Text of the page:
OCWDOrange County Water District
OCWDOrange County Web Design (Anaheim, CA)
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The system has four rate components: a customer charge; a base commodity charge; a water commodity adjustment to recover the actual cost of purchased water from MWD and OCWD, along with electricity charges for pumping; and a water system reliability adjustment for capital cost recovery.
OCWD relies on water from its large aquifer and the Santa Ana River, but cities in the southern part of Orange County depend mostly on water that's imported from northern California and the Colorado River.
The sixth recipient of the Lee Kuan Yew Water Prize, OCWD piloted Water Factory 21 in the 1970s, the first facility in the world to successfully demonstrate that potable-grade quality recycled water can be reliably produced from treated used water effluent through an advanced water purification system relying on reverse osmosis and granular activated carbon.
There are three main components of this project currently under construction: the Advanced Water Purification Facility (AWPF), a 13-mile pipeline connecting the AWPF to OCWD's groundwater recharge basins, and expansion of the existing seawater intrusion barrier with additional injection and monitoring wells.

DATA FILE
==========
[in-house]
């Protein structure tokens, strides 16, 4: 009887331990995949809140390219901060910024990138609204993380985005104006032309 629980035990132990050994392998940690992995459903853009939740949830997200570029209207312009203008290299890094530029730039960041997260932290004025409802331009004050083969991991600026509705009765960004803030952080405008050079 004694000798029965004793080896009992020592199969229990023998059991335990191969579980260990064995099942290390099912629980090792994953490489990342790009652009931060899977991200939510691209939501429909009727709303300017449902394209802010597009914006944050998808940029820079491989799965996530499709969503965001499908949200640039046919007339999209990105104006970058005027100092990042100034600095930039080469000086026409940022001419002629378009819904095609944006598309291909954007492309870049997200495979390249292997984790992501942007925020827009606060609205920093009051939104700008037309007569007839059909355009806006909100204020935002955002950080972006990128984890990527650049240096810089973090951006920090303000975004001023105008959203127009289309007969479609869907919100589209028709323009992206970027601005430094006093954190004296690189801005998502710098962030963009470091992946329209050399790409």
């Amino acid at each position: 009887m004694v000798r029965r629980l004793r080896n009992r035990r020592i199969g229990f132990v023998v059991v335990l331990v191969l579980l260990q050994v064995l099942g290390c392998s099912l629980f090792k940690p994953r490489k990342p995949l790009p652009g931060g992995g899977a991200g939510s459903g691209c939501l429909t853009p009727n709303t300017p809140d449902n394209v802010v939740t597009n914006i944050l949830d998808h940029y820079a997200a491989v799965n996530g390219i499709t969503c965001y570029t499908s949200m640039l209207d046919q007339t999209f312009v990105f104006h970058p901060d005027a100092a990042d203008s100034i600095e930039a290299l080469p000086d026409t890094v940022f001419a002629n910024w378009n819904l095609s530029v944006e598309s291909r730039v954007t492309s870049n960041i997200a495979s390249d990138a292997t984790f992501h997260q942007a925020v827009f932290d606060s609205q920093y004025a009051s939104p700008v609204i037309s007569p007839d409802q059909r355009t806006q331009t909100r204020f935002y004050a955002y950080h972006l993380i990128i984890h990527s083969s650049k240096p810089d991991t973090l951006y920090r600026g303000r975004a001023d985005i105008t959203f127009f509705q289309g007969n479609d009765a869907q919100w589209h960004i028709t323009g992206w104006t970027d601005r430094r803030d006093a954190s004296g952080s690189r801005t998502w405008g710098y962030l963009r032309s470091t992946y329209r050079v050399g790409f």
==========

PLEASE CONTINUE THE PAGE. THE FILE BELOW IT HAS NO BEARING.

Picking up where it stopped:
According to Virginia Grebbien, general manager of the OCWD, the utility knew it couldn't avoid controversy based on water reuse projects elsewhere.
The district has made progress towards the development of new water supplies with recycled water now accounting for about a quarter of its supply Approximately 56% of supply comes from groundwater managed by OCWD, which charges the district to pump water from the groundwater basin at a much lower rate than imported water.
The OCWD's goal is to send 100% of Santa Ana River flows through natural wetlands treatment to improve water quality.
This was much lower than many of the district's customers' required conservation, as many chose to cut back on other more costly sources of water before reducing purchases of OCWD water.
Located in an arid region where water resources are precious, the OCWD currently purchases imported water from the Colorado River and the State Water Project.